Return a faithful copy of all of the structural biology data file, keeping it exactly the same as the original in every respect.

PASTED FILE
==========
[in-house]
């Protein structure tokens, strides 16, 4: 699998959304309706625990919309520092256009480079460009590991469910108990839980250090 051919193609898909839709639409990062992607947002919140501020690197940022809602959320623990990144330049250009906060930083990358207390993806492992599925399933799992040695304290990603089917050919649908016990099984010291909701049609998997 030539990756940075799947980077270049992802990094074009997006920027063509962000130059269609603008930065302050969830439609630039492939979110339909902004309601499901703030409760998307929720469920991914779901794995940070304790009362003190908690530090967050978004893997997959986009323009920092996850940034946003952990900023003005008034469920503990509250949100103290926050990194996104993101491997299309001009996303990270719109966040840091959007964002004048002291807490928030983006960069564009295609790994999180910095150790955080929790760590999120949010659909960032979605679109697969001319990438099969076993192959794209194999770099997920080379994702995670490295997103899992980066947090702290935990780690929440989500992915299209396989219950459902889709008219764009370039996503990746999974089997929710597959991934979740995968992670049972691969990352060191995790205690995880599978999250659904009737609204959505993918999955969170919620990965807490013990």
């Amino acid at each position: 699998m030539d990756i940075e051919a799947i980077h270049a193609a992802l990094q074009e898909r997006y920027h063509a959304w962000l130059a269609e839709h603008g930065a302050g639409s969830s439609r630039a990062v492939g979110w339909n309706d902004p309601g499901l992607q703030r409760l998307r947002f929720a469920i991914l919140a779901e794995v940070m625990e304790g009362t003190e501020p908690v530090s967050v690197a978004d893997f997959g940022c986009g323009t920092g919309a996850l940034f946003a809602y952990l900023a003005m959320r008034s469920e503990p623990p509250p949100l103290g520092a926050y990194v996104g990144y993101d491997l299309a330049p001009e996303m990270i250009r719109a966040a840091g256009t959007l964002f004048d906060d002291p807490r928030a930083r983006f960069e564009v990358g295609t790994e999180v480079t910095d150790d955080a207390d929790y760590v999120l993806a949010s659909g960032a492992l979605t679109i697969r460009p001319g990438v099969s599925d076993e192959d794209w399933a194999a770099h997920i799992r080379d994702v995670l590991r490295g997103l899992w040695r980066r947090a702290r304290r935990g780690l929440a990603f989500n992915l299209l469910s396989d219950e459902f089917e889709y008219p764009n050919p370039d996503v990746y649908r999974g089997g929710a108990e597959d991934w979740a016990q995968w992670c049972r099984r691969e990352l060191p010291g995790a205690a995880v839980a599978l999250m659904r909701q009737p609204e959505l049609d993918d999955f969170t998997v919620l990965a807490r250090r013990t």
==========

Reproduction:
[in-house]
């Protein structure tokens, strides 16, 4: 699998959304309706625990919309520092256009480079460009590991469910108990839980250090 051919193609898909839709639409990062992607947002919140501020690197940022809602959320623990990144330049250009906060930083990358207390993806492992599925399933799992040695304290990603089917050919649908016990099984010291909701049609998997 030539990756940075799947980077270049992802990094074009997006920027063509962000130059269609603008930065302050969830439609630039492939979110339909902004309601499901703030409760998307929720469920991914779901794995940070304790009362003190908690530090967050978004893997997959986009323009920092996850940034946003952990900023003005008034469920503990509250949100103290926050990194996104993101491997299309001009996303990270719109966040840091959007964002004048002291807490928030983006960069564009295609790994999180910095150790955080929790760590999120949010659909960032979605679109697969001319990438099969076993192959794209194999770099997920080379994702995670490295997103899992980066947090702290935990780690929440989500992915299209396989219950459902889709008219764009370039996503990746999974089997929710597959991934979740995968992670049972691969990352060191995790205690995880599978999250659904009737609204959505993918999955969170919620990965807490013990």
């Amino acid at each position: 699998m030539d990756i940075e051919a799947i980077h270049a193609a992802l990094q074009e898909r997006y920027h063509a959304w962000l130059a269609e839709h603008g930065a302050g639409s969830s439609r630039a990062v492939g979110w339909n309706d902004p309601g499901l992607q703030r409760l998307r947002f929720a469920i991914l919140a779901e794995v940070m625990e304790g009362t003190e501020p908690v530090s967050v690197a978004d893997f997959g940022c986009g323009t920092g919309a996850l940034f946003a809602y952990l900023a003005m959320r008034s469920e503990p623990p509250p949100l103290g520092a926050y990194v996104g990144y993101d491997l299309a330049p001009e996303m990270i250009r719109a966040a840091g256009t959007l964002f004048d906060d002291p807490r928030a930083r983006f960069e564009v990358g295609t790994e999180v480079t910095d150790d955080a207390d929790y760590v999120l993806a949010s659909g960032a492992l979605t679109i697969r460009p001319g990438v099969s599925d076993e192959d794209w399933a194999a770099h997920i799992r080379d994702v995670l590991r490295g997103l899992w040695r980066r947090a702290r304290r935990g780690l929440a990603f989500n992915l299209l469910s396989d219950e459902f089917e889709y008219p764009n050919p370039d996503v990746y649908r999974g089997g929710a108990e597959d991934w979740a016990q995968w992670c049972r099984r691969e990352l060191p010291g995790a205690a995880v839980a599978l999250m659904r909701q009737p609204e959505l049609d993918d999955f969170t998997v919620l990965a807490r250090r013990t």